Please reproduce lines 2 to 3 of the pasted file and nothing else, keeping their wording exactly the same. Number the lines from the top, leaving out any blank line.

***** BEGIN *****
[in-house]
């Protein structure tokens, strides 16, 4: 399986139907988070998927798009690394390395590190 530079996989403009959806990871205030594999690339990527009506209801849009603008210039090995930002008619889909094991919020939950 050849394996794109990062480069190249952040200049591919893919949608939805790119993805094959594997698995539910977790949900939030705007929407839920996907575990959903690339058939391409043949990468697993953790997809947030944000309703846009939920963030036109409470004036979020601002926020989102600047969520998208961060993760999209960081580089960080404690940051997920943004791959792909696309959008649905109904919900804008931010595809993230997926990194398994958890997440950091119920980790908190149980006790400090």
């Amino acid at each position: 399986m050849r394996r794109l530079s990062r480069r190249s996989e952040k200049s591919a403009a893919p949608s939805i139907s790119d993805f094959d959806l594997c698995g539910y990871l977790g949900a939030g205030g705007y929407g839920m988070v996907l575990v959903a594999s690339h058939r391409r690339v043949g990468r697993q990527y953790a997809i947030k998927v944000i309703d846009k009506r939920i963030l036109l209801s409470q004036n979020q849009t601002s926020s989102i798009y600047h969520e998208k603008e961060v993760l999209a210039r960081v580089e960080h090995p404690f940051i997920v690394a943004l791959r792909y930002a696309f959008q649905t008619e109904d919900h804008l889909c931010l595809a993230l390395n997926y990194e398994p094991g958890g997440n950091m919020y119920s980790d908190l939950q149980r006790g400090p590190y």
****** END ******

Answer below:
């Protein structure tokens, strides 16, 4: 399986139907988070998927798009690394390395590190 530079996989403009959806990871205030594999690339990527009506209801849009603008210039090995930002008619889909094991919020939950 050849394996794109990062480069190249952040200049591919893919949608939805790119993805094959594997698995539910977790949900939030705007929407839920996907575990959903690339058939391409043949990468697993953790997809947030944000309703846009939920963030036109409470004036979020601002926020989102600047969520998208961060993760999209960081580089960080404690940051997920943004791959792909696309959008649905109904919900804008931010595809993230997926990194398994958890997440950091119920980790908190149980006790400090």
């Amino acid at each position: 399986m050849r394996r794109l530079s990062r480069r190249s996989e952040k200049s591919a403009a893919p949608s939805i139907s790119d993805f094959d959806l594997c698995g539910y990871l977790g949900a939030g205030g705007y929407g839920m988070v996907l575990v959903a594999s690339h058939r391409r690339v043949g990468r697993q990527y953790a997809i947030k998927v944000i309703d846009k009506r939920i963030l036109l209801s409470q004036n979020q849009t601002s926020s989102i798009y600047h969520e998208k603008e961060v993760l999209a210039r960081v580089e960080h090995p404690f940051i997920v690394a943004l791959r792909y930002a696309f959008q649905t008619e109904d919900h804008l889909c931010l595809a993230l390395n997926y990194e398994p094991g958890g997440n950091m919020y119920s980790d908190l939950q149980r006790g400090p590190y």